Do your research in advance. Don't wait until you're onboard to figure out your plan for port days. You'll get the most out of your time ashore if you do your homework to learn what each port is known for and what you might want to do there (take a tour, walk around, explore on your own, etc.). Consult your travel consultant who can provide port profiles and destination-focused information. The more prepared you are, the less time you'll waste wondering what to do when you get there.
Get the lay of the land. On the advance planning theme, if you familiarize yourself with a port's layout before you arrive, you can ditch a fair amount of taxis and tours. Look up directions to major attractions to determine if they're within walking distance of the ship or easily accessed on public transit. This is especially useful in smaller ports, where many of the sights are close to the ship. Taking the occasional self-guided walking tour or riding the bus can save money and also make for an adventure. Just be aware of any areas considered unsafe for tourists, and travel in a group for additional safety.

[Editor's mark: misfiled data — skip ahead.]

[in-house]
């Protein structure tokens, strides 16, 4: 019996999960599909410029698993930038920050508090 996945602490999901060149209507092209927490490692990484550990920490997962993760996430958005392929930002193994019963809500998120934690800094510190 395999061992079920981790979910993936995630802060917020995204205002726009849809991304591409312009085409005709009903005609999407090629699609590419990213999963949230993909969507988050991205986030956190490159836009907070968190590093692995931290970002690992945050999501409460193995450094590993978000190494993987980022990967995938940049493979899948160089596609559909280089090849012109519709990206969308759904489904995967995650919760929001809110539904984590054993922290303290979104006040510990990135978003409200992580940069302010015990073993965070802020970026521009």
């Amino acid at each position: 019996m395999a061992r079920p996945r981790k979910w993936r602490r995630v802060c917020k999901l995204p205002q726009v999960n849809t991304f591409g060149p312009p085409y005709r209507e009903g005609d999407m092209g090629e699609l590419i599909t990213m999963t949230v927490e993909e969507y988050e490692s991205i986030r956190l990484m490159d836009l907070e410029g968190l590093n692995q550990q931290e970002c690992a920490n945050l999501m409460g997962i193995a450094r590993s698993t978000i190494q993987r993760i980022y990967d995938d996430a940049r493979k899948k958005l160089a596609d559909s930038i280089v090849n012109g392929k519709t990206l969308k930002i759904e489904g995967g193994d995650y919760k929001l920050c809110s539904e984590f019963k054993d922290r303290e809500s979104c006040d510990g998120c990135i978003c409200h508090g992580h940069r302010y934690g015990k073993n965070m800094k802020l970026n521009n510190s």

Skip ship-sponsored excursions in favor of DIY tours. While private excursions and guides can be more expensive than big-group bus tours, it might be worth more to have a trip tailored to your personal interests without needless "filler stops" at touristy souvenir shops or restaurants. Check with your travel consultant to get ideas and recommendations. Or just venture into port under your own power, and go it alone. This provides a feeling of independence, but it does require more planning and research up front. However, for destinations that are notoriously difficult to access from the port, it's often easier to go with the ship-sponsored tours.